Discovering doors is a beautiful thing.  Initiating and nurture the conversations by which you find them takes an open mind. Walking through is a risk. But, if you don’t have the courage to say yes, you stay between the same walls you always have.

open minds open doors

I am so grateful that I have the courage to smile and say, “Yes, thank you.”

How can you thank volunteers? (an example from travels in Spain)

By Posted on Location: 3min read
volunteering at school

You may have read the blog post about how I spent an afternoon in the garden of the local school chasing ants. Well I also went back to school and taught division to a bunch of eight-year-olds. The most striking moment of this second experience happened when I told a boy that his calculation was incorrect. He replied, “What the f**k!”

This blog post however isn’t about swearing or division, it’s about the thank-you I and every other volunteer was given on Friday afternoon for the generosity of our time.

Naively, I imagined that the number of volunteers turning up at school to be thanked would be reasonably small. People after all have jobs and other things to do Monday to Friday. What’s more, I’ve been a volunteer in an English primary school (it was part of a ‘Right to Read Scheme’ and took three months to process the paperwork before I could even begin reading George’s Marvellous Medicine). There were supposedly two of us but the other guy never turned up. Therefore, even knowing that this Spanish primary school was well supported by the community I didn’t imagine there’s be that many people at this ceremony.

I was going because I’d been told I was going by one of the kids, and I have to take them back to school for afternoon lessons anyway.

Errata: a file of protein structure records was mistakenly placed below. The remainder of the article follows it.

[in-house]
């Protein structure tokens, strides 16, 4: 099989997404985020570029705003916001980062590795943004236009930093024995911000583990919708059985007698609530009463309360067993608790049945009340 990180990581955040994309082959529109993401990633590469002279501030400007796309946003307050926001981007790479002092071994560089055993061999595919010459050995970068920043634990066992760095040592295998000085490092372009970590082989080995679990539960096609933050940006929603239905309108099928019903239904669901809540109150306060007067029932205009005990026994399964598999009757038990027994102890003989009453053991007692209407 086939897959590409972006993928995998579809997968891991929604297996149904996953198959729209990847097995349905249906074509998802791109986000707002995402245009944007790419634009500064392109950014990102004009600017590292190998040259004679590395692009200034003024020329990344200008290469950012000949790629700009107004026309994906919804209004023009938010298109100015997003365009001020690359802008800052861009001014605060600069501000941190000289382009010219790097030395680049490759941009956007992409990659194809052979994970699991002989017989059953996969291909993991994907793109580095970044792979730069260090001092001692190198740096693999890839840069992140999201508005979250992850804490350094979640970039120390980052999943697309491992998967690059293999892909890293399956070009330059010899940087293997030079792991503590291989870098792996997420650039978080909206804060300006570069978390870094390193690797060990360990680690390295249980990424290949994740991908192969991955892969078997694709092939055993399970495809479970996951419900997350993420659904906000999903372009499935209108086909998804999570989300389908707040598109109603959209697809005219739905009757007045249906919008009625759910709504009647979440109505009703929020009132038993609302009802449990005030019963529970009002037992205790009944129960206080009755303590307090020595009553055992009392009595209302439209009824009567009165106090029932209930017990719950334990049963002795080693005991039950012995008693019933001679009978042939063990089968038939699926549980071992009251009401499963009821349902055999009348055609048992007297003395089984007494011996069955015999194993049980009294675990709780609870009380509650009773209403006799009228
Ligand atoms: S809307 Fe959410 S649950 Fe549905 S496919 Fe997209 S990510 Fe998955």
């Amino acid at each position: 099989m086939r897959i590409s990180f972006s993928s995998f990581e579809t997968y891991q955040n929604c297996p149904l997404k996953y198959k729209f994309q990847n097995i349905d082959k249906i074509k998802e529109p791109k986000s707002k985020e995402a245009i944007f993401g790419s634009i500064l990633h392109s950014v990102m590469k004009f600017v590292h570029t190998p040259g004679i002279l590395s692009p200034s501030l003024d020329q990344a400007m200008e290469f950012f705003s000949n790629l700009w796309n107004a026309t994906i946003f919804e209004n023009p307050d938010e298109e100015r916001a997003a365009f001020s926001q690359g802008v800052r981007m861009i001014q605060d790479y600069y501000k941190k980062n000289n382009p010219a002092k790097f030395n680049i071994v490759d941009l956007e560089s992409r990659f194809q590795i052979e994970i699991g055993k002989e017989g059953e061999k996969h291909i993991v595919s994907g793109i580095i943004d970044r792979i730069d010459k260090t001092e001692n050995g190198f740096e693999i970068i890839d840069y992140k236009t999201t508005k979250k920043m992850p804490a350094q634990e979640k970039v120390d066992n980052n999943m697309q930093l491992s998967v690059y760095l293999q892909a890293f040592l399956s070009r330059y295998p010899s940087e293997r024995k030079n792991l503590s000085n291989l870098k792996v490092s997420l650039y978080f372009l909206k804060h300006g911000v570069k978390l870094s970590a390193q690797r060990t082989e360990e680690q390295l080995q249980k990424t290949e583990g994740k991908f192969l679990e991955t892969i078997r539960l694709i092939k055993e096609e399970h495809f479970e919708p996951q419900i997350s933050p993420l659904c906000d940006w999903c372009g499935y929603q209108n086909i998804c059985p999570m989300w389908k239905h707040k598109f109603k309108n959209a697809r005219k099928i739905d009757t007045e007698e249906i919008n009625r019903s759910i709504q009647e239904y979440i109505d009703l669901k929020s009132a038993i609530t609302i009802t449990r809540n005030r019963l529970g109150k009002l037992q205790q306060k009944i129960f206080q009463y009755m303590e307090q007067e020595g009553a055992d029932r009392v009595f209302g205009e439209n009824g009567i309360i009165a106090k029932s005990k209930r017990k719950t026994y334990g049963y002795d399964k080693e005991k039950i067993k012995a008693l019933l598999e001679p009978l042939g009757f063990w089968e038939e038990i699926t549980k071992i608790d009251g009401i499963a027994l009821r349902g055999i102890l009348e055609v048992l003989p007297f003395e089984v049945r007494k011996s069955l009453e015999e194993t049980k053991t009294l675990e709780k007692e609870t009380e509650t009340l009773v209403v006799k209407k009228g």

I followed L through the school entrance, here, forming a corridor of bodies that we were guided through were the school pupils clapping, reaching out for high-fives and generally being excitable. The oldest children were closest to the door and as we snaked through the building and out onto the playground the kids got smaller and smaller. Those younger than six were already seated on the playground, holding hands in big class circles.

This village does things differently to anywhere else I’d been. If I were to guess, I’d say there were over a hundred volunteers, maybe even more, maybe over one hundred and fifty.

L led me up onto the stage which all us adults crowded together or in front of as photos were taken. A Catalan song boomed out of the speakers making one of the grandmas jump. The children who had made up the chain to the stage streamed onto the playground and arranged themselves in class groups. An adult, presumably a teacher, made a speech – in Catalan – and then different children came forward to read their thanks – also in Catalan – passing between them the microphone and pausing at regular intervals for applause.

L pointed me to my ant catching class and we both made our way over to them. Stepping over children on the way. It was probably 26 degrees Celsius and brilliant sunshine. Whilst most of the volunteers did the same as us and left the stage to go to those kids that they had worked with, the volunteer coordinators (15 or so people) were presented with flowers on the stage.

The children had drawn pictures of each of the volunteers and as we arrive, leapt up, let go of each other’s hands and excitedly presented us with pictures of ourselves as a thank-you gift. L talked to some of her friends and I was surprised at how many of the parents and grandparents knew me and said hello.

The chaos went on a while, but eventually a vague sense of order finally resumed and everyone except me sang You’ve got a friend, in Catalan of course.

A story about a postman

By Posted on Location: 4min read
postman

It was coming up to one o’clock in the afternoon. At such a time, even in the narrow streets that wind through the village, the sun casts little shadow.

Here, there is a rather large and expensive house with high walls. I’m told its home to the ‘Countess’, although the translation is hazy. To me, it looks like a castle. The only people I’ve seen coming in and out are the gardener and a man with numerous tattoos, whom my eight-year-old (not really mine) stared at until he’d left our sight and then told me was not a man to be trusted.